Q: I am an 18-year-old college freshman. I have been fortunate enough to receive a very large sum of money in scholarships at my university, such that I have a surplus of a few thousand a semester. I am allowed to spend the money however I wish.
Rather than allowing the money to depreciate during my four years in college, I would like to invest it. I appreciate any investment advice you can offer a young person like me.
A: Congratulations! The best answer to your question requires a short lesson in what’s called “the life-cycle hypothesis,” the idea that won the late Franco Modigliani a Nobel Prize.
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The idea is that we try to even out our consumption throughout our lives, attempting to avoid sharp drops by saving — first as a cushion and second to replace our earning power as we get older.
Basically, we try to replace our human capital (something you have a lot of because you are both young and smart) with financial capital during our work life.
Having some accessible savings, for instance, can help you make a good decision when you seek a job.
It may allow you to pursue opportunities that your highly indebted classmates won’t be able to pursue because they’re looking over their shoulders at major debt service. Having access to liquid savings will also make you a better (read stronger) salary negotiator.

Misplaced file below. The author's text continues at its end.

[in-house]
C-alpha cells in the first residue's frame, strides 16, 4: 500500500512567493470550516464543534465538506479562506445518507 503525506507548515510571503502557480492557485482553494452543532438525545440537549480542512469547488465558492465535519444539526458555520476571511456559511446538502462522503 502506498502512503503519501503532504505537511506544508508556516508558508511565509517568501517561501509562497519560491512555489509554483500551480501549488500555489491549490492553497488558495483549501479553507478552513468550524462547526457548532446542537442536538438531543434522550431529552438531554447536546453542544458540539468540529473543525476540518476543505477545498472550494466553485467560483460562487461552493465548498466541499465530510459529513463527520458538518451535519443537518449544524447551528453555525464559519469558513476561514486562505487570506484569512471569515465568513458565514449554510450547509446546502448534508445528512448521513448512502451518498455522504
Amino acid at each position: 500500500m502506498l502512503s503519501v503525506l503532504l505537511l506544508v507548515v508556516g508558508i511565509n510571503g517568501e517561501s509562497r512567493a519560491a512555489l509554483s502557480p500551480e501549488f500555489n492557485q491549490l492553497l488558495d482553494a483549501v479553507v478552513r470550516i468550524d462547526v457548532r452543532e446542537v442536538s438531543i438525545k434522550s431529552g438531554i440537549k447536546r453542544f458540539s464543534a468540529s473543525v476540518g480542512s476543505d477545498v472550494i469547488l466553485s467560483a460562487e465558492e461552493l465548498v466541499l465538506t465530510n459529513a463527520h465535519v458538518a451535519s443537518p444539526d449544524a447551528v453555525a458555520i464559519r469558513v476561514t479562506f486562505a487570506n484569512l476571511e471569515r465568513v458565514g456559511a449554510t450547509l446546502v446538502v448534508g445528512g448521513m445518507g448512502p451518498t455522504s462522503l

Bottom line: For the near future, limit your risk and stay liquid. You might, for instance, consider one of the short-term inflation-protected Treasury securities exchange-traded funds, such as iShares 0-5 Year TIPS Bond (ticker: STIP).
Q: My mother-in-law is 93. When she was in her late 70s, her husband passed away and she decided to buy a long-term-care insurance policy. Her account is now worth $146,000.
She suffered a stroke three years ago, then developed fractures in her vertebrae. This year she has slipped to the point that she cannot take care of herself. My wife and her sister have been trying to get some of the money from the insurance to defray the care costs since May.
This company has put obstacle after obstacle in their way with delays and demands for paperwork. In the event they ever break the logjam, the maximum payout is $2,400 per month. In retrospect, she would have been much better off investing the money, so that when she needed it she could have control. I cannot imagine that we are the only ones going through this.
A: When the sale is being made, agents talk about prompt payment of claims. I’m hoping your experience is unusual.
Copyright 2013, Universal Press Syndicate